Captain Richard Phillips-Lane Kirkland Maritime Trust Hosts World War II Merchant Marine Veterans

June 20th 2019

The three came to Washington, D.C., to urge support of legislation that would give long overdue recognition to merchant seamen who served in World War II by awarding them the Congressional Gold Medal.

They called their Congressional visits day “Storm The Hill.”

It is an oft-forgotten fact that more than 6,000 merchant mariners died in the service of our country during World War II.

Their stories of service make us all proud of the contributions of our maritime industry to the Nation’s strategic sealift capability and defense.

Eugene “Gene” Barner, who lives in Overland Park, Kansas, joined the volunteer service in November 1943. His ship and the others docked alongside it in Okinawa, a staging area for a planned invasion of Japan, endured nightly Kamikaze attacks. He counts himself lucky to have made it through the war unscathed.

Charles Mills, who lives in Pearland, Texas, started his career in the United States Merchant Marine in 1937, serving aboard the USS Carlton. He sailed until the end of World War II. After the war, he embarked on a four-decade career as a National Maritime Union official.

Gerard Driscoll, from Pennsylvania, grew up with five brothers, all of whom served in World War II. He had planned to do the same but was not allowed to join the Navy because he was only 16. He worked as a coal passer on the Great Lakes before securing his credentials and went on to serve as a merchant mariner during the invasions of Saipan, the Philippines, Okinawa and Iwo Jima.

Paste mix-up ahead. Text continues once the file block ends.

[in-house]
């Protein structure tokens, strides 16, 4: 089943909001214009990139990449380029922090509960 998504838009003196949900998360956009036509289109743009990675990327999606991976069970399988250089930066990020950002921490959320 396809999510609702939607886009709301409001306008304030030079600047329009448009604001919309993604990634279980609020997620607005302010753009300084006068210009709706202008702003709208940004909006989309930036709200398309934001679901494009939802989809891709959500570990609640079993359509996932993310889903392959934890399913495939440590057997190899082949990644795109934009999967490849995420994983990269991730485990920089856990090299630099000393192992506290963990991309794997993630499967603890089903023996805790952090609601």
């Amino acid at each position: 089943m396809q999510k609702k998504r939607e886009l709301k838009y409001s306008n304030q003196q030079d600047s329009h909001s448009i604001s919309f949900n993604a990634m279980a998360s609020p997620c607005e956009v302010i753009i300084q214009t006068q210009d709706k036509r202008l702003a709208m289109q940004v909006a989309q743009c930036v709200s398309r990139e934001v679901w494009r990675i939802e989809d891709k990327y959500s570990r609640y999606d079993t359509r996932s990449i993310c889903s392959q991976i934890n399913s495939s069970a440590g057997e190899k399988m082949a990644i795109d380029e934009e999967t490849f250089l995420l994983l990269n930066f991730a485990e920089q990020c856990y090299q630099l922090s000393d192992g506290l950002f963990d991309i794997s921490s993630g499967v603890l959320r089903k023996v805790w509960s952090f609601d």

The keynote speaker was Congressman Bradley Byrne (R- Alabama), a member of the House Armed Services Committee, who discussed the vital role America’s mariners and the maritime industry play in the daily fabric of American life and in maintaining our freedom.

The Maritime Day event was jointly sponsored by a group of organizations that share the Captain Richard Phillips-Lane Kirkland Maritime Trust’s commitment to helping motivated individuals achieve their goals of a career at sea and promoting public awareness and policy that helps ensure a strong commercial maritime industry.

The following sponsors received a round of applause: the American Maritime Congress, Invesco, Bold Ocean, MM&P, MIRAID and Gorfine Schiller Gardyn Certified Public Accountants and Consultants.

Proceeds from the event are funding scholarships for individuals pursuing careers in maritime or related industries.

“I wanted to thank the directors of the Phillips Kirkland Trust for making an investment in the future of the maritime industry,” said Scott Rodgville of Gorfine Schiller Gardyn (GSG).

“The industry plays such a vital role in the economy and security of the United States. I am so pleased to see an organization making the investment in the future of the industry by ensuring individuals have an opportunity to get engaged in the work and establish their careers. GSG is proud to be associated with such an important endeavor. In addition, it was quite the honor for us to spend a few minutes with the World War II Merchant Marines that evening, in addition to Captain Phillips. Congratulations on a great event!”

To find out more about the Trust and get involved, go to: